A frequent criticism made of fisher-collected sampling programs is that they can be biased. This is an important and valid criticism that must be addressed. Starr and Vignaux (1997) directly tested this issue, finding in this instance no evidence of bias. However, this is one of very few known direct comparisons of these types of fishery sample data. The program for the hoki offshore bottom trawl fishery along the east coast of South Island (Table 1) was discontinued in 2005–2006 because an unpublished comparison of hoki length frequencies obtained from this program with equivalent Ministry of Fisheries observer data showed that the fisher-collected data were probably biased, as evidenced by the lack of small fish in the fisher-collected length frequencies. This outcome is the result of using the fisher-driven sampling program to also manage the fishery, using the proportion of fish below a specified size to determine whether an operator would “move on” if that proportion was below a specified threshold. In this situation, there was an incentive for the operator to influence the data that were being collected. The principle is clear: linking voluntary discretionary sampling programs to enforcement is not a wise choice, as it will certainly result in the potential for bias in the collected data.

There is also potential for fishers to deliberately bias the data in order to influence the outcome of TACC decisions. While acknowledging this possibility, such activity seems unlikely for two reasons. The first is that the contribution to the data pool from each participant is relatively small, reducing the potential for bias from any single operator and requiring collusion among a number of fishers to significantly shift the resulting length or age distributions. The second reason is that it is not obvious how to bias such data because an excess of either large or small (or old and young) fish can be interpreted in a number of ways, some of which will be favorable for an increased TACC while others will be unfavorable. The potential for concerted effort by fishers who have a sophisticated understanding of population dynamics seems unlikely.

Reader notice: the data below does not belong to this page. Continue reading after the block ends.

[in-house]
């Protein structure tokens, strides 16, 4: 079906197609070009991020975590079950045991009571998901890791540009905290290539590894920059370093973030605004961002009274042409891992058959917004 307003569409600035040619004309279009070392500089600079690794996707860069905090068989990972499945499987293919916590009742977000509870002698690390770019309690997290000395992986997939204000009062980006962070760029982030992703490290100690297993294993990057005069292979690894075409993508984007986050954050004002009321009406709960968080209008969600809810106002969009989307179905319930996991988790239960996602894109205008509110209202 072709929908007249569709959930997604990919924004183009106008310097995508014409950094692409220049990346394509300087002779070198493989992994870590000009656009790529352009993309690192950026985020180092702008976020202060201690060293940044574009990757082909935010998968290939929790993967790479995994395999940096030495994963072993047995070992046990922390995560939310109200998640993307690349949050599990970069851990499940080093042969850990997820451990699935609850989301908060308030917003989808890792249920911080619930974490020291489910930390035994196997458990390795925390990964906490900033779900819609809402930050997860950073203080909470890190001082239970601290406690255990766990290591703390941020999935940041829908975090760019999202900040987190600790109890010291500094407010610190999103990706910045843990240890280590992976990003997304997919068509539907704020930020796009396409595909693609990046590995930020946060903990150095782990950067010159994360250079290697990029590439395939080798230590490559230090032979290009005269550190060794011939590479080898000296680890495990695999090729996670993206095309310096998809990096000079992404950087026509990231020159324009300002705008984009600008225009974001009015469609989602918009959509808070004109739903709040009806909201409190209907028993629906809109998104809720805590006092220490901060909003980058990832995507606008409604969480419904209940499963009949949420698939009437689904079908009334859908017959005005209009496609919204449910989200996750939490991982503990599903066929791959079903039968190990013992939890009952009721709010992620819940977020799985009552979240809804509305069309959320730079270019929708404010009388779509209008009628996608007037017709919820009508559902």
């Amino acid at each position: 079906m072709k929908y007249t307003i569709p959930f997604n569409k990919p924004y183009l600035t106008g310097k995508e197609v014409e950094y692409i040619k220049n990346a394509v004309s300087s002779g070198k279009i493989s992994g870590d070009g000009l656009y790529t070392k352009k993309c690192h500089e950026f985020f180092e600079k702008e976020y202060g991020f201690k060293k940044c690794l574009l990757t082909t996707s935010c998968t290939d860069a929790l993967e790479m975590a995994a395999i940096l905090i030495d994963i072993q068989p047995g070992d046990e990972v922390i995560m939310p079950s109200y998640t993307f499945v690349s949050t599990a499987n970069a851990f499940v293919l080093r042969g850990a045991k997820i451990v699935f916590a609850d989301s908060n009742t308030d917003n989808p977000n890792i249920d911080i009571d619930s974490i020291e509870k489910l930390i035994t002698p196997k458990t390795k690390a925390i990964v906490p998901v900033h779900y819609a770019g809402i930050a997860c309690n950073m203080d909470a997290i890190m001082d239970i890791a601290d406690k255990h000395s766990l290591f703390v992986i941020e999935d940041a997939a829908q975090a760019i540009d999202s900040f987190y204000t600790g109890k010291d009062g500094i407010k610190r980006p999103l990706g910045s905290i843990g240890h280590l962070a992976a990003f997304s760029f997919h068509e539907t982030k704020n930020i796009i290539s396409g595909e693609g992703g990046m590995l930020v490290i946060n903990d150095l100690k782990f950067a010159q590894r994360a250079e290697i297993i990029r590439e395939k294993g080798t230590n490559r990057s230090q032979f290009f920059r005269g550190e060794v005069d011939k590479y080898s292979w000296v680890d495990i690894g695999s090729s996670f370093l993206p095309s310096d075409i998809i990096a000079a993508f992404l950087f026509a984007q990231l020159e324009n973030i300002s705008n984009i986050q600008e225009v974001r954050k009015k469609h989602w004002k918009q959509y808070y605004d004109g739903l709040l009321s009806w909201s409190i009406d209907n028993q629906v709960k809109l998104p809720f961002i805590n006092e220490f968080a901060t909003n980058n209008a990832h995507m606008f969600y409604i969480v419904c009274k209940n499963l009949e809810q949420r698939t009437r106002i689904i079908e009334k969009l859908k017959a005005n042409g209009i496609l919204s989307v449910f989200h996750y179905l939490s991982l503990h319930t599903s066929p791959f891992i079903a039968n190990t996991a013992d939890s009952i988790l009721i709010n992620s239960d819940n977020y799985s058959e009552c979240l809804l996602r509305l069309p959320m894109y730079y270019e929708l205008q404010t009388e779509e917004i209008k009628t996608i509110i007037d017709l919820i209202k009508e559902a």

The New Zealand experience with fisher-collected sampling information has shown two things clearly: (1) this type of program can collect high-quality data that can be used in a quantitative fisheries stock assessment or to make fisheries management decisions and (2) collecting these data is a serious undertaking that requires careful design and constant monitoring and supervision. If these latter conditions are not met, the sampling programs will fail.

These stipulations are not really any different than would be expected from any normally operated research program obtaining similar types of data. The primary difference is that fisher-collected data involve a much larger group of people who tend to be untrained and who often do not fully understand the objectives of the program.

Fisher-collected sampling data have the potential to be excellent fishery data, given the dynamic nature of the design and the opportunity in many fisheries to obtain samples that can be drawn randomly. Data of this quality are worthy of pursuit, but they come at a cost; the supervision and other potential problems are not to be underestimated.

Finally, there is an aspect of this type of data that should not be underestimated. Involving fishermen in the collection of data that are used to manage their fisheries has important implications, particularly the implicit “buy-in” that necessarily comes when the data are collected by the stakeholders themselves. Even more importantly, the direct involvement of fishers in the science of their fishery means that they will take ownership not only of the data but also the analyses that stem from the data.


I thank Jim Prescott (at the time affiliated with South Australian Research and Development Institute), who initially proposed fisher logs based on designated pots to Paul Breen (National Institute of Water and Atmospheric Research), who in turn collaborated with me to set up the initial design for the New Zealand rock lobster fisher-collected data program. I also thank Philippe Lallemand (New Zealand Seafood Industry Council), who provided the maps and, along with Nokome Bentley (Trophia), provided me with up-to-date files from which to construct the tables in this report. I thank Kevin Stokes and Daryl Sykes for comments on a draft of this article. Finally, I thank the many fishermen who sampled and measured fish and lobsters so faithfully over all these years.